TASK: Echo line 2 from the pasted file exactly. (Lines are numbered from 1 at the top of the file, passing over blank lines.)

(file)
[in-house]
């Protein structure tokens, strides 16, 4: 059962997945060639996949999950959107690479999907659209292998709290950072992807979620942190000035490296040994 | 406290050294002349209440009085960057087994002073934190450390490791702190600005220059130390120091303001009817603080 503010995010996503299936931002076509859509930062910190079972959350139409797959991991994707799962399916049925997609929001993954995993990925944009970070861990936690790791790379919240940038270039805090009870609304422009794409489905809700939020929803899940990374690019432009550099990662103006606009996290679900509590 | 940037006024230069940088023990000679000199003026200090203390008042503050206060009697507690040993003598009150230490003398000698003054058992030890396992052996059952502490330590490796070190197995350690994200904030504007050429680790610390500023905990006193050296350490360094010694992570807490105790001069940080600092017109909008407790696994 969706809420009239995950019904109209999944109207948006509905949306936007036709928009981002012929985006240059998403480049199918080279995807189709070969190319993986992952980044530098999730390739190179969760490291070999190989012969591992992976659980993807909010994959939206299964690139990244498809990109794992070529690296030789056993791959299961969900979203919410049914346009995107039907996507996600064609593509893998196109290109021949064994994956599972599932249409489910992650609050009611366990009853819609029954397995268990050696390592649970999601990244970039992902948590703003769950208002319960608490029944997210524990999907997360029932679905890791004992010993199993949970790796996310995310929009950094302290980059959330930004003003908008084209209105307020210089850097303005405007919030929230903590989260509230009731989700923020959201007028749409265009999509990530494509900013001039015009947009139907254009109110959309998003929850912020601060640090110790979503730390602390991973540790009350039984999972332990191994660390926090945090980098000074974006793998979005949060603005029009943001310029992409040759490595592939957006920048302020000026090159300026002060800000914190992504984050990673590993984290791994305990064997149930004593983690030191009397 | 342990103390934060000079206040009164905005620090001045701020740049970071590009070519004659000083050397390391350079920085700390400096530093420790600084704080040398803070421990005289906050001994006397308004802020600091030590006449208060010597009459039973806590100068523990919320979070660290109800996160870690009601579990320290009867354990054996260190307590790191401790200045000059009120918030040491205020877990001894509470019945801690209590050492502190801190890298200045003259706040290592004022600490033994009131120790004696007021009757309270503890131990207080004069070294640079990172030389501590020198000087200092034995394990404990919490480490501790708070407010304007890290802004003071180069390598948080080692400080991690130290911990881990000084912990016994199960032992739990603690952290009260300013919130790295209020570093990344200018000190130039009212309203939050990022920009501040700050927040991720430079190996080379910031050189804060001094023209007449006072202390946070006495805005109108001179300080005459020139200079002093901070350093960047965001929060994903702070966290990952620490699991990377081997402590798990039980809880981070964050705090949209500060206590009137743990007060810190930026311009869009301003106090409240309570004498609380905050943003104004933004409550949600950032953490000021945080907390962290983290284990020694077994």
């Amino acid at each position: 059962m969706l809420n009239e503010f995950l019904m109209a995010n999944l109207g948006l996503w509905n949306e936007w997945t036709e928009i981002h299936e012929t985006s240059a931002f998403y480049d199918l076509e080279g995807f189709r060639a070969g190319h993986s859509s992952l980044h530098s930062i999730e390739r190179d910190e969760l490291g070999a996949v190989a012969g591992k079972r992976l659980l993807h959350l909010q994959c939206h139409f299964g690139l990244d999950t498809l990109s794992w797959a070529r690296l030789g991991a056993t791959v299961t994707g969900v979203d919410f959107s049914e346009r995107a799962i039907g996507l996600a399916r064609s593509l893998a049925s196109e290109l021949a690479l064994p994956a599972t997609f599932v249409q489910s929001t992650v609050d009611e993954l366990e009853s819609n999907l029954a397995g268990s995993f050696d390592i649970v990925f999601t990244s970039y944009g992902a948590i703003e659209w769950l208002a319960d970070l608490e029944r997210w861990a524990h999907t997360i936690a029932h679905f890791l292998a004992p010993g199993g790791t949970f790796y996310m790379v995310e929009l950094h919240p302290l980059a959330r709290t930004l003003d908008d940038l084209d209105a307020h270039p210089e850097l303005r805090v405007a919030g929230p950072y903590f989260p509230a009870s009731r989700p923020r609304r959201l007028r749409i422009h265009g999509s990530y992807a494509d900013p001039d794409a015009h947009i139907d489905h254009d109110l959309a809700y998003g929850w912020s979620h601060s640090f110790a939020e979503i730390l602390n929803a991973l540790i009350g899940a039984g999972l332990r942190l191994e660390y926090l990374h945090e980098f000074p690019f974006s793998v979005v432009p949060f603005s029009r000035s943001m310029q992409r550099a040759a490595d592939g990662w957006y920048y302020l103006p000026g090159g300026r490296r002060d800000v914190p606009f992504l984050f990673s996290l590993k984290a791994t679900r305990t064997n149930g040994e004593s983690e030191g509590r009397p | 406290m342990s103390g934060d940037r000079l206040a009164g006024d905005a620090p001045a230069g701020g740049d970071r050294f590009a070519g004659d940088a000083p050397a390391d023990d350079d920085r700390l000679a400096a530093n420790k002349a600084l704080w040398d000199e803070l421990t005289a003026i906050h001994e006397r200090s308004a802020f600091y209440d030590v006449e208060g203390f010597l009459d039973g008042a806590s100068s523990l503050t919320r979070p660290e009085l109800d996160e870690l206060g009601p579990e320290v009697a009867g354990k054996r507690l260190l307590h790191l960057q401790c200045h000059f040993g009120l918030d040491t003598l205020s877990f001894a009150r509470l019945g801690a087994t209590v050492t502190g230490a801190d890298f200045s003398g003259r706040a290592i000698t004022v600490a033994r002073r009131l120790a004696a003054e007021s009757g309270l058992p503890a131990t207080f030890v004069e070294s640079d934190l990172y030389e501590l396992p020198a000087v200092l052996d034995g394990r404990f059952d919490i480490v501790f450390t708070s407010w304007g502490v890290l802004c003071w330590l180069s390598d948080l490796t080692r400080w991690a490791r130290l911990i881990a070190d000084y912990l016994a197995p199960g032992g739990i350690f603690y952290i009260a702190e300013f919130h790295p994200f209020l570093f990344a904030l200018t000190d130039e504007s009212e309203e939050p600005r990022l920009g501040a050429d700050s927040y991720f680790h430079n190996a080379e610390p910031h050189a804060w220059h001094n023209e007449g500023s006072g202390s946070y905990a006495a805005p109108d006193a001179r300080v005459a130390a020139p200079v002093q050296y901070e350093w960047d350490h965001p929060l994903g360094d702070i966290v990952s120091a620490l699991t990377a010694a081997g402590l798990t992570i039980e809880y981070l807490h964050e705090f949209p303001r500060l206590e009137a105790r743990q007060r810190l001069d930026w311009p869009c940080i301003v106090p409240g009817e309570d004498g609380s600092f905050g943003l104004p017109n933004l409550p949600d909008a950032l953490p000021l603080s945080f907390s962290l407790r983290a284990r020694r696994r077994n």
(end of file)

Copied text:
């Protein structure tokens, strides 16, 4: 059962997945060639996949999950959107690479999907659209292998709290950072992807979620942190000035490296040994 | 406290050294002349209440009085960057087994002073934190450390490791702190600005220059130390120091303001009817603080 503010995010996503299936931002076509859509930062910190079972959350139409797959991991994707799962399916049925997609929001993954995993990925944009970070861990936690790791790379919240940038270039805090009870609304422009794409489905809700939020929803899940990374690019432009550099990662103006606009996290679900509590 | 940037006024230069940088023990000679000199003026200090203390008042503050206060009697507690040993003598009150230490003398000698003054058992030890396992052996059952502490330590490796070190197995350690994200904030504007050429680790610390500023905990006193050296350490360094010694992570807490105790001069940080600092017109909008407790696994 969706809420009239995950019904109209999944109207948006509905949306936007036709928009981002012929985006240059998403480049199918080279995807189709070969190319993986992952980044530098999730390739190179969760490291070999190989012969591992992976659980993807909010994959939206299964690139990244498809990109794992070529690296030789056993791959299961969900979203919410049914346009995107039907996507996600064609593509893998196109290109021949064994994956599972599932249409489910992650609050009611366990009853819609029954397995268990050696390592649970999601990244970039992902948590703003769950208002319960608490029944997210524990999907997360029932679905890791004992010993199993949970790796996310995310929009950094302290980059959330930004003003908008084209209105307020210089850097303005405007919030929230903590989260509230009731989700923020959201007028749409265009999509990530494509900013001039015009947009139907254009109110959309998003929850912020601060640090110790979503730390602390991973540790009350039984999972332990191994660390926090945090980098000074974006793998979005949060603005029009943001310029992409040759490595592939957006920048302020000026090159300026002060800000914190992504984050990673590993984290791994305990064997149930004593983690030191009397 | 342990103390934060000079206040009164905005620090001045701020740049970071590009070519004659000083050397390391350079920085700390400096530093420790600084704080040398803070421990005289906050001994006397308004802020600091030590006449208060010597009459039973806590100068523990919320979070660290109800996160870690009601579990320290009867354990054996260190307590790191401790200045000059009120918030040491205020877990001894509470019945801690209590050492502190801190890298200045003259706040290592004022600490033994009131120790004696007021009757309270503890131990207080004069070294640079990172030389501590020198000087200092034995394990404990919490480490501790708070407010304007890290802004003071180069390598948080080692400080991690130290911990881990000084912990016994199960032992739990603690952290009260300013919130790295209020570093990344200018000190130039009212309203939050990022920009501040700050927040991720430079190996080379910031050189804060001094023209007449006072202390946070006495805005109108001179300080005459020139200079002093901070350093960047965001929060994903702070966290990952620490699991990377081997402590798990039980809880981070964050705090949209500060206590009137743990007060810190930026311009869009301003106090409240309570004498609380905050943003104004933004409550949600950032953490000021945080907390962290983290284990020694077994």